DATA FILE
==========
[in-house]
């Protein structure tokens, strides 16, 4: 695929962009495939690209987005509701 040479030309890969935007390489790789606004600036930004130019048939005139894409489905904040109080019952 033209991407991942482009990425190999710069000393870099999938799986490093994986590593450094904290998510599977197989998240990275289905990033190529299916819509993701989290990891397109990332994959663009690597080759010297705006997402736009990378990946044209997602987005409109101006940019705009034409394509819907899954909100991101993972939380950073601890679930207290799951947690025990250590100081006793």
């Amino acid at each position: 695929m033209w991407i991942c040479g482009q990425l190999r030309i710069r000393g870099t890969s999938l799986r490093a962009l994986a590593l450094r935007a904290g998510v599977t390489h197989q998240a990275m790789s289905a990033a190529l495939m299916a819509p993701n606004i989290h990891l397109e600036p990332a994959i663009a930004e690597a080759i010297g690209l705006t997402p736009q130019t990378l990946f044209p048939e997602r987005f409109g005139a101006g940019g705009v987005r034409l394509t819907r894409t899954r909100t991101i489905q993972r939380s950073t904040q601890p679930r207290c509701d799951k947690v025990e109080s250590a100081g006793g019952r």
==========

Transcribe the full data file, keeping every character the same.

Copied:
[in-house]
């Protein structure tokens, strides 16, 4: 695929962009495939690209987005509701 040479030309890969935007390489790789606004600036930004130019048939005139894409489905904040109080019952 033209991407991942482009990425190999710069000393870099999938799986490093994986590593450094904290998510599977197989998240990275289905990033190529299916819509993701989290990891397109990332994959663009690597080759010297705006997402736009990378990946044209997602987005409109101006940019705009034409394509819907899954909100991101993972939380950073601890679930207290799951947690025990250590100081006793």
């Amino acid at each position: 695929m033209w991407i991942c040479g482009q990425l190999r030309i710069r000393g870099t890969s999938l799986r490093a962009l994986a590593l450094r935007a904290g998510v599977t390489h197989q998240a990275m790789s289905a990033a190529l495939m299916a819509p993701n606004i989290h990891l397109e600036p990332a994959i663009a930004e690597a080759i010297g690209l705006t997402p736009q130019t990378l990946f044209p048939e997602r987005f409109g005139a101006g940019g705009v987005r034409l394509t819907r894409t899954r909100t991101i489905q993972r939380s950073t904040q601890p679930r207290c509701d799951k947690v025990e109080s250590a100081g006793g019952r």